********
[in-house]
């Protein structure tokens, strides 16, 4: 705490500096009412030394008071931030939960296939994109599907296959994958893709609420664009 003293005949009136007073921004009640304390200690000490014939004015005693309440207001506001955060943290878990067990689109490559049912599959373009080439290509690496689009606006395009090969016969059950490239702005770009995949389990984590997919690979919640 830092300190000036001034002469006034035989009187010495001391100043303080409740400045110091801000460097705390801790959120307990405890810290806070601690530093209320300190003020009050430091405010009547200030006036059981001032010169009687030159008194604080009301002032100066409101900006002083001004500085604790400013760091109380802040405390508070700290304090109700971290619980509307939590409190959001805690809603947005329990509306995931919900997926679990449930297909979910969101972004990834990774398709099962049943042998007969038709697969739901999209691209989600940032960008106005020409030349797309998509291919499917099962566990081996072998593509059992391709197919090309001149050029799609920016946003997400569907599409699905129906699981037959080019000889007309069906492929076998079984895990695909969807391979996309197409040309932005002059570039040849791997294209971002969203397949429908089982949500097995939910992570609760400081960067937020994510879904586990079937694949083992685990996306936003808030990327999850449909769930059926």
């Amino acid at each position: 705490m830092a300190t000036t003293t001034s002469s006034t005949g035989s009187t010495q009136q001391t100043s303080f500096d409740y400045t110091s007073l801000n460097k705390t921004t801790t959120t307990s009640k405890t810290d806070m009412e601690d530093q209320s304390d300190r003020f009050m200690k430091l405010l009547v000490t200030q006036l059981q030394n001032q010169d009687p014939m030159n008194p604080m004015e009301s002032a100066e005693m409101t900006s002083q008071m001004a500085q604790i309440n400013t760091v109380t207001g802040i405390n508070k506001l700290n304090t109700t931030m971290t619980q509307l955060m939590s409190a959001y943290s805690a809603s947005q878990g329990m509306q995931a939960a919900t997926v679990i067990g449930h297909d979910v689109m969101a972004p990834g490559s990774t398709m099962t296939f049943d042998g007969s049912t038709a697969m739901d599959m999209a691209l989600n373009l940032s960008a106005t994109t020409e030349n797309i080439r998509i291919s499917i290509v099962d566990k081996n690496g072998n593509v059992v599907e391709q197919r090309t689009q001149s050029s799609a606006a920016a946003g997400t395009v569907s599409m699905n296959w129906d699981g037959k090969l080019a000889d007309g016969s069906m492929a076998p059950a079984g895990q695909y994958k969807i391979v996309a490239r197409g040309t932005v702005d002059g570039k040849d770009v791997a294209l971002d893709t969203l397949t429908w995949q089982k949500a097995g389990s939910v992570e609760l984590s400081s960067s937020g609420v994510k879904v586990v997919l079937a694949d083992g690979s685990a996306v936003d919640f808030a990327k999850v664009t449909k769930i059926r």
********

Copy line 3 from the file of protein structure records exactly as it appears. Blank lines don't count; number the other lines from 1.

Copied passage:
């Amino acid at each position: 705490m830092a300190t000036t003293t001034s002469s006034t005949g035989s009187t010495q009136q001391t100043s303080f500096d409740y400045t110091s007073l801000n460097k705390t921004t801790t959120t307990s009640k405890t810290d806070m009412e601690d530093q209320s304390d300190r003020f009050m200690k430091l405010l009547v000490t200030q006036l059981q030394n001032q010169d009687p014939m030159n008194p604080m004015e009301s002032a100066e005693m409101t900006s002083q008071m001004a500085q604790i309440n400013t760091v109380t207001g802040i405390n508070k506001l700290n304090t109700t931030m971290t619980q509307l955060m939590s409190a959001y943290s805690a809603s947005q878990g329990m509306q995931a939960a919900t997926v679990i067990g449930h297909d979910v689109m969101a972004p990834g490559s990774t398709m099962t296939f049943d042998g007969s049912t038709a697969m739901d599959m999209a691209l989600n373009l940032s960008a106005t994109t020409e030349n797309i080439r998509i291919s499917i290509v099962d566990k081996n690496g072998n593509v059992v599907e391709q197919r090309t689009q001149s050029s799609a606006a920016a946003g997400t395009v569907s599409m699905n296959w129906d699981g037959k090969l080019a000889d007309g016969s069906m492929a076998p059950a079984g895990q695909y994958k969807i391979v996309a490239r197409g040309t932005v702005d002059g570039k040849d770009v791997a294209l971002d893709t969203l397949t429908w995949q089982k949500a097995g389990s939910v992570e609760l984590s400081s960067s937020g609420v994510k879904v586990v997919l079937a694949d083992g690979s685990a996306v936003d919640f808030a990327k999850v664009t449909k769930i059926r």